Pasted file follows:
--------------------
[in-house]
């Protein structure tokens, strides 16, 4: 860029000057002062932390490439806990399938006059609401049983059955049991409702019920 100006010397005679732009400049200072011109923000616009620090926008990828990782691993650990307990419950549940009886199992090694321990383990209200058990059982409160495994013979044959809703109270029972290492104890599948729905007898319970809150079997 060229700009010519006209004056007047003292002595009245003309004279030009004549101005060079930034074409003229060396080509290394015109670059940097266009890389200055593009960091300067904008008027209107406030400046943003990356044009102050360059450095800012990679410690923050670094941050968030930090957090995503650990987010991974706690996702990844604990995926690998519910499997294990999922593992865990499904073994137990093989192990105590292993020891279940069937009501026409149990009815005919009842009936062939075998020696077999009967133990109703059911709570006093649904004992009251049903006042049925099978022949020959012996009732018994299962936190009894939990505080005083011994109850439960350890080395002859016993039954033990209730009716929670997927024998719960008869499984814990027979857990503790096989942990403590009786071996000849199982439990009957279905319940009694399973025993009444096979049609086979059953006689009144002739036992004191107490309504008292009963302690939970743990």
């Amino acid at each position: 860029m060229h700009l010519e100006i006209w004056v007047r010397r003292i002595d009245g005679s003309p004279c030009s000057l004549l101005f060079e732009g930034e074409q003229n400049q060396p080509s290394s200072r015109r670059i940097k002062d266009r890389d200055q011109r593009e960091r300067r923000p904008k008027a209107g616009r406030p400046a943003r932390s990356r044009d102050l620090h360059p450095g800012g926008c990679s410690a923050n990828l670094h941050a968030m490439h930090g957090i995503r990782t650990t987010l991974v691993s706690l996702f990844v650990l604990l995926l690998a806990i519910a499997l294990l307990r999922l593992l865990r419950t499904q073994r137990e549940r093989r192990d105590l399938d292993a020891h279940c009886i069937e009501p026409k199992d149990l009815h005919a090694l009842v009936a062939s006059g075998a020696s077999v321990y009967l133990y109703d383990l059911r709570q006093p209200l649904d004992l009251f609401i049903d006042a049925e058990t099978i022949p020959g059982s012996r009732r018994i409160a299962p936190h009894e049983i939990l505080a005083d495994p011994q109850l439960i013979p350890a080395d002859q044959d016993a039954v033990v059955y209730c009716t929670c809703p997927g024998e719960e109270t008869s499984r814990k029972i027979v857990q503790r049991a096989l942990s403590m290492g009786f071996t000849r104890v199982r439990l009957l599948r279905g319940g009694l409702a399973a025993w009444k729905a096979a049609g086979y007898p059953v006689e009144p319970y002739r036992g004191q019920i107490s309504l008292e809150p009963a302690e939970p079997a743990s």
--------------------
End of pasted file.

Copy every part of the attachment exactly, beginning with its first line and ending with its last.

[in-house]
């Protein structure tokens, strides 16, 4: 860029000057002062932390490439806990399938006059609401049983059955049991409702019920 100006010397005679732009400049200072011109923000616009620090926008990828990782691993650990307990419950549940009886199992090694321990383990209200058990059982409160495994013979044959809703109270029972290492104890599948729905007898319970809150079997 060229700009010519006209004056007047003292002595009245003309004279030009004549101005060079930034074409003229060396080509290394015109670059940097266009890389200055593009960091300067904008008027209107406030400046943003990356044009102050360059450095800012990679410690923050670094941050968030930090957090995503650990987010991974706690996702990844604990995926690998519910499997294990999922593992865990499904073994137990093989192990105590292993020891279940069937009501026409149990009815005919009842009936062939075998020696077999009967133990109703059911709570006093649904004992009251049903006042049925099978022949020959012996009732018994299962936190009894939990505080005083011994109850439960350890080395002859016993039954033990209730009716929670997927024998719960008869499984814990027979857990503790096989942990403590009786071996000849199982439990009957279905319940009694399973025993009444096979049609086979059953006689009144002739036992004191107490309504008292009963302690939970743990």
């Amino acid at each position: 860029m060229h700009l010519e100006i006209w004056v007047r010397r003292i002595d009245g005679s003309p004279c030009s000057l004549l101005f060079e732009g930034e074409q003229n400049q060396p080509s290394s200072r015109r670059i940097k002062d266009r890389d200055q011109r593009e960091r300067r923000p904008k008027a209107g616009r406030p400046a943003r932390s990356r044009d102050l620090h360059p450095g800012g926008c990679s410690a923050n990828l670094h941050a968030m490439h930090g957090i995503r990782t650990t987010l991974v691993s706690l996702f990844v650990l604990l995926l690998a806990i519910a499997l294990l307990r999922l593992l865990r419950t499904q073994r137990e549940r093989r192990d105590l399938d292993a020891h279940c009886i069937e009501p026409k199992d149990l009815h005919a090694l009842v009936a062939s006059g075998a020696s077999v321990y009967l133990y109703d383990l059911r709570q006093p209200l649904d004992l009251f609401i049903d006042a049925e058990t099978i022949p020959g059982s012996r009732r018994i409160a299962p936190h009894e049983i939990l505080a005083d495994p011994q109850l439960i013979p350890a080395d002859q044959d016993a039954v033990v059955y209730c009716t929670c809703p997927g024998e719960e109270t008869s499984r814990k029972i027979v857990q503790r049991a096989l942990s403590m290492g009786f071996t000849r104890v199982r439990l009957l599948r279905g319940g009694l409702a399973a025993w009444k729905a096979a049609g086979y007898p059953v006689e009144p319970y002739r036992g004191q019920i107490s309504l008292e809150p009963a302690e939970p079997a743990s």